The on-page post title should be wrapped in an <h1> tag. This alerts the search engine robots to its importance on the page. But don’t try to get cute and have multiple sets of <h1> tags. Use just one. All subsequent headings should then be in <h2> and <h3> tags.
Any WordPress theme worth installing will have the post title wrapped in <h1> tags. If for some reason you are running a theme that does not, it’s highly advisable that you make a switch or, at a minimum, edit the title’s heading tag.
Enable and encourage discussion
Comments add SEO value.
Not only will the discussion typically center around the main topic of the post, which will add additional keyword frequency to the page, a constant flow of comments will keep the page appearing fresh to search engines.
Remember that the goal of search engines is to deliver the most relevant and timely content to users. A post with an active discussion appears to be both, not to mention people are more likely to share a piece of content if they were compelled to comment on it.
Some people choose to disable comments on posts, which is understandable in certain cases. Just make sure that you have a legitimate reason for disabling comments if you do. Otherwise, keep them active and encourage people to participate, even if only for SEO.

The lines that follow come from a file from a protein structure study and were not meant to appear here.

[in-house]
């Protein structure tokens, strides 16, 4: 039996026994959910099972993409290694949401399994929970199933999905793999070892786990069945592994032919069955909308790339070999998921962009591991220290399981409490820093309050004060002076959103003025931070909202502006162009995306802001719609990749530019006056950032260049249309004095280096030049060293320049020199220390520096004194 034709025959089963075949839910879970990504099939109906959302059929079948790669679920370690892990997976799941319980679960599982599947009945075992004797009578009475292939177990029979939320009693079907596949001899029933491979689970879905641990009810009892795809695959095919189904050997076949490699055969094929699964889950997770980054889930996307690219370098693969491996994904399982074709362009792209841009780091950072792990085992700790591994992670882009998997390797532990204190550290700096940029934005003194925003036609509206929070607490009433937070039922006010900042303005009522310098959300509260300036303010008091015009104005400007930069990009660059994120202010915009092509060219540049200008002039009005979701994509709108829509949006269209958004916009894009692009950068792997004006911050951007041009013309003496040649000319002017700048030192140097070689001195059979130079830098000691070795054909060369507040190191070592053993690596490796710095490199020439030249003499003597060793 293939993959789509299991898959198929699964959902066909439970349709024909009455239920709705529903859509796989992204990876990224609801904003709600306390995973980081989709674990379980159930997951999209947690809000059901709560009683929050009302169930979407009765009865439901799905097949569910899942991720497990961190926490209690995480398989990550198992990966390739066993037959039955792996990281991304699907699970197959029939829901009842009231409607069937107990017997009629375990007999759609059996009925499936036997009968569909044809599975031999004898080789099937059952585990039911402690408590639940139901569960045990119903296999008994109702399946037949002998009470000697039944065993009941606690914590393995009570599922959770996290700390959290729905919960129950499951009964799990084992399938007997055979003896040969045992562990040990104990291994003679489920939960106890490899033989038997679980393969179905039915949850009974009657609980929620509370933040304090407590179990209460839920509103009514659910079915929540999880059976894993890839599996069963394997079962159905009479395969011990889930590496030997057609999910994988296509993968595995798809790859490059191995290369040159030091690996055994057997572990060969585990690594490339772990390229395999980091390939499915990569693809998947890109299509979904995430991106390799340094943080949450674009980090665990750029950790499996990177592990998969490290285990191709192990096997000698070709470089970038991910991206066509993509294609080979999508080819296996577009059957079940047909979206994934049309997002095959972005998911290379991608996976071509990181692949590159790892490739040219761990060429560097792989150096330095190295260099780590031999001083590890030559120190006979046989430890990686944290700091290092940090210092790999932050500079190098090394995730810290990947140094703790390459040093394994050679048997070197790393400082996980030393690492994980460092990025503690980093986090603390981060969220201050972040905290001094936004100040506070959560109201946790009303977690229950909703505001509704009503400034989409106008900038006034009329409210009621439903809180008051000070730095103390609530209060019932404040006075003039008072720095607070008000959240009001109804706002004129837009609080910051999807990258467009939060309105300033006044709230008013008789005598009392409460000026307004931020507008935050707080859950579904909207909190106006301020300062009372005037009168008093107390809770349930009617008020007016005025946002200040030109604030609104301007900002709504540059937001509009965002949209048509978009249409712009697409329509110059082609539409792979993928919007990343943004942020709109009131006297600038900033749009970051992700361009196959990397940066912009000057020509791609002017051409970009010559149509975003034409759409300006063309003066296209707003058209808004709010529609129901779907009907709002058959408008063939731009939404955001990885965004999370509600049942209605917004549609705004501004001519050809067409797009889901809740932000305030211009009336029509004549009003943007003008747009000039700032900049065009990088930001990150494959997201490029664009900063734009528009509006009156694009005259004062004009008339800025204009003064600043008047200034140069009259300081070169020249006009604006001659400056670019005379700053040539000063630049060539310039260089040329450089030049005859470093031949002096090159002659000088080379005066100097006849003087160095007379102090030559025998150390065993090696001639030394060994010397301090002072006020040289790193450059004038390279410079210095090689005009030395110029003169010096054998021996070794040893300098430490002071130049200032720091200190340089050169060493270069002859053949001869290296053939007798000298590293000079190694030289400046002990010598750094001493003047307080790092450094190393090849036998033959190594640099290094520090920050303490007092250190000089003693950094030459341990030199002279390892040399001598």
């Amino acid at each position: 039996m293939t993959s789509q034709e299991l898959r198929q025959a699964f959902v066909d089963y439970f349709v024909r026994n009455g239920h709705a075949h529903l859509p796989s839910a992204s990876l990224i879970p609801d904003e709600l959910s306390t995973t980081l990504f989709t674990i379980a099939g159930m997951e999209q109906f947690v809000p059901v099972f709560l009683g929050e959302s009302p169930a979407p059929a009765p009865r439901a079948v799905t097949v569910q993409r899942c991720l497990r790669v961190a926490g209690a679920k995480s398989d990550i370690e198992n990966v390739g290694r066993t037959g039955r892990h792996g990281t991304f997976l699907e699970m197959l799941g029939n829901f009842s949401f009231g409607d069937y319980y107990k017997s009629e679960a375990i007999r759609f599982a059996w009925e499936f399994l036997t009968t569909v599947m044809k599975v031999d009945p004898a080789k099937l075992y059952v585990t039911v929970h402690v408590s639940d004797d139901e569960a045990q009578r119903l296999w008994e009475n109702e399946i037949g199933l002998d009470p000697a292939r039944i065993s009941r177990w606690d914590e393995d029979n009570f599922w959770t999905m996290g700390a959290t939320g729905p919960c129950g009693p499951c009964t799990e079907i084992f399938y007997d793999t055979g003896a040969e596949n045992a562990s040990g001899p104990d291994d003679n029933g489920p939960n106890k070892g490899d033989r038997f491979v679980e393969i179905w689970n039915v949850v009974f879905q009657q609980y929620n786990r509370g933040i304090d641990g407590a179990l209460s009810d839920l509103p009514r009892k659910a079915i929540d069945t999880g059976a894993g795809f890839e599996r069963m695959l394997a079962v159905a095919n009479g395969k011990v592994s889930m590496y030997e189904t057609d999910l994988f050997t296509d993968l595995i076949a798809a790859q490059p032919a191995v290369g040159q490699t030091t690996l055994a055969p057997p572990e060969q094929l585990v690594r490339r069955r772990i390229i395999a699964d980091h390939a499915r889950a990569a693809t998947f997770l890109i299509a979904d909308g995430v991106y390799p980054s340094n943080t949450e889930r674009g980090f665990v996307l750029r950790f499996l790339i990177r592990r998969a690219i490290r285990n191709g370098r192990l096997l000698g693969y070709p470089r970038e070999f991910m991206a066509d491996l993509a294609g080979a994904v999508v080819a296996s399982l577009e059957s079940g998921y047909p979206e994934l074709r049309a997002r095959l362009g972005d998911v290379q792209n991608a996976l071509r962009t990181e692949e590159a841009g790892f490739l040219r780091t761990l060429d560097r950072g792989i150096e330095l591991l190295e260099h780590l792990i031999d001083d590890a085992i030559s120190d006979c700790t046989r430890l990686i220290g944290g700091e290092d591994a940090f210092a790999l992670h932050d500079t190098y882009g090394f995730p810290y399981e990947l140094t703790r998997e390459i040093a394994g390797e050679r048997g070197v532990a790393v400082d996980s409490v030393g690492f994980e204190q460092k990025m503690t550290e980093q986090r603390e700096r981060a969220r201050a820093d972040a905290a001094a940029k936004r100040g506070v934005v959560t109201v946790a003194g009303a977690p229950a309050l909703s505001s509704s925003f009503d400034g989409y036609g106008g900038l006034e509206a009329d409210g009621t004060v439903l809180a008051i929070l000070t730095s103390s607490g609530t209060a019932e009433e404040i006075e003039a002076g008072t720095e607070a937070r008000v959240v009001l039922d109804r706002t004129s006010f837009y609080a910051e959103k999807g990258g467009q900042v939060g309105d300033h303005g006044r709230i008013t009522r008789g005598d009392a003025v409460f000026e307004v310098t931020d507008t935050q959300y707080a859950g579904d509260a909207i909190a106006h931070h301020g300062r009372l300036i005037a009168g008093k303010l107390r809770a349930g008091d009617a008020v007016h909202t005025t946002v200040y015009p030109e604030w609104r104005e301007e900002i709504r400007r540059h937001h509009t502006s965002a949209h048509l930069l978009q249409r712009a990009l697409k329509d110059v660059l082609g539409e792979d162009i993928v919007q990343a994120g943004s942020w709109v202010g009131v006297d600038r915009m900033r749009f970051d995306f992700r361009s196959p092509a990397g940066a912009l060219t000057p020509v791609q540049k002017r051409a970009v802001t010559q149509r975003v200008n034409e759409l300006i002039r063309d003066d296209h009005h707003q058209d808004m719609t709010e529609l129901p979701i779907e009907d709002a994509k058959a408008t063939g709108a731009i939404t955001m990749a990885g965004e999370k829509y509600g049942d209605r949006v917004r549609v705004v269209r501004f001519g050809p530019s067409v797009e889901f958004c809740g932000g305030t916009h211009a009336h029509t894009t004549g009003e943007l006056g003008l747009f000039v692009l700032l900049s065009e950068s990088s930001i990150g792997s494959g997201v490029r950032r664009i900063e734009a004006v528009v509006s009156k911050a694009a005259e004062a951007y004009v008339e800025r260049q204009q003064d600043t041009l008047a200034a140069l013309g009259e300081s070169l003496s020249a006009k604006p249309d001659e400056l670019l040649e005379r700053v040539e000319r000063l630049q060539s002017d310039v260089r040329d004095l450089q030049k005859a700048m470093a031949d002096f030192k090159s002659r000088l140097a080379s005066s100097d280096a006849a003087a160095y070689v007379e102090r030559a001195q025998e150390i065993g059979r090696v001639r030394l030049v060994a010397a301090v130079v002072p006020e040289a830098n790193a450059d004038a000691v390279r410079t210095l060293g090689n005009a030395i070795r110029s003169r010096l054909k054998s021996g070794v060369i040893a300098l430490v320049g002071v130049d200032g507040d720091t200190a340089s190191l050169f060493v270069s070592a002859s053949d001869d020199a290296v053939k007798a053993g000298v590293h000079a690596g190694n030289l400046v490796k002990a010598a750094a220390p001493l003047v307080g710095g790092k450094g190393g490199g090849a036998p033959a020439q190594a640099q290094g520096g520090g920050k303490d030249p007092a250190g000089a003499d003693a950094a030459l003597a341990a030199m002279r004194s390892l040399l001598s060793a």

The negative effects of deploying shoddy code would warrant their own post.
Suffice it to say, search engines are going to have a hard time finding your content relevant for specific keywords if it has to waste time wading through ugly code to find your content.
Bad code can also negatively impact other oft-overlooked elements of SEO like page load time. Which reminds me …
Site speed, security, and uptime
You cannot really ensure fast site speeds, security, and uptime in 15 minutes. All three of these essential components of a good website require perpetual vigilance.
However, you certainly can get yourself on the right track in less than 15 minutes simply by getting started with the right WordPress host.
Search engines seem to be placing more importance on page load times with every update. And there is no better way to turn potential visitors away than with a malware warning.
So make sure your hosting is buttoned up on both the performance and security side to ensure that these ranking factors come out in your favor.